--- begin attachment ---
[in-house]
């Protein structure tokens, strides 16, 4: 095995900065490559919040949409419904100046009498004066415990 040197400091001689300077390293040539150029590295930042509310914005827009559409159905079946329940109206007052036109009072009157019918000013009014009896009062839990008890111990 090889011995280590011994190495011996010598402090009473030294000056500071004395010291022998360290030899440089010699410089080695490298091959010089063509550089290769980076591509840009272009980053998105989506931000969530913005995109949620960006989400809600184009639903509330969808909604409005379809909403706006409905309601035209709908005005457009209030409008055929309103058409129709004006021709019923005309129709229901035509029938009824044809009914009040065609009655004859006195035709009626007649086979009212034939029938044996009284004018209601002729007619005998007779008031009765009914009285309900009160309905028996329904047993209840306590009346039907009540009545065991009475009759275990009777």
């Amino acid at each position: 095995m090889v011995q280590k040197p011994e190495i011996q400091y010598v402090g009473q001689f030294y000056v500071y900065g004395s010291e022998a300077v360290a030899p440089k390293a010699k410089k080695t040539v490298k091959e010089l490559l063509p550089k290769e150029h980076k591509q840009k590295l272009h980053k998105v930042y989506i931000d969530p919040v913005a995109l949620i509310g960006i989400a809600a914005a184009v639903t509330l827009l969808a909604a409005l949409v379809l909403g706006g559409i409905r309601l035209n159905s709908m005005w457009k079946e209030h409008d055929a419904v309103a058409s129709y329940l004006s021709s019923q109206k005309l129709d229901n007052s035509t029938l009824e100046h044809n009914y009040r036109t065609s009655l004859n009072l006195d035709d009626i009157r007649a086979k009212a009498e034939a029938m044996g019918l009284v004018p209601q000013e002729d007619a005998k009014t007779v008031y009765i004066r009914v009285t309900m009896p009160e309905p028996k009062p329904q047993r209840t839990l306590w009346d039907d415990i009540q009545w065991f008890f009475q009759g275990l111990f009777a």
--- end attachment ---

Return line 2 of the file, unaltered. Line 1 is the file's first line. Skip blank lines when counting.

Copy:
């Protein structure tokens, strides 16, 4: 095995900065490559919040949409419904100046009498004066415990 040197400091001689300077390293040539150029590295930042509310914005827009559409159905079946329940109206007052036109009072009157019918000013009014009896009062839990008890111990 090889011995280590011994190495011996010598402090009473030294000056500071004395010291022998360290030899440089010699410089080695490298091959010089063509550089290769980076591509840009272009980053998105989506931000969530913005995109949620960006989400809600184009639903509330969808909604409005379809909403706006409905309601035209709908005005457009209030409008055929309103058409129709004006021709019923005309129709229901035509029938009824044809009914009040065609009655004859006195035709009626007649086979009212034939029938044996009284004018209601002729007619005998007779008031009765009914009285309900009160309905028996329904047993209840306590009346039907009540009545065991009475009759275990009777």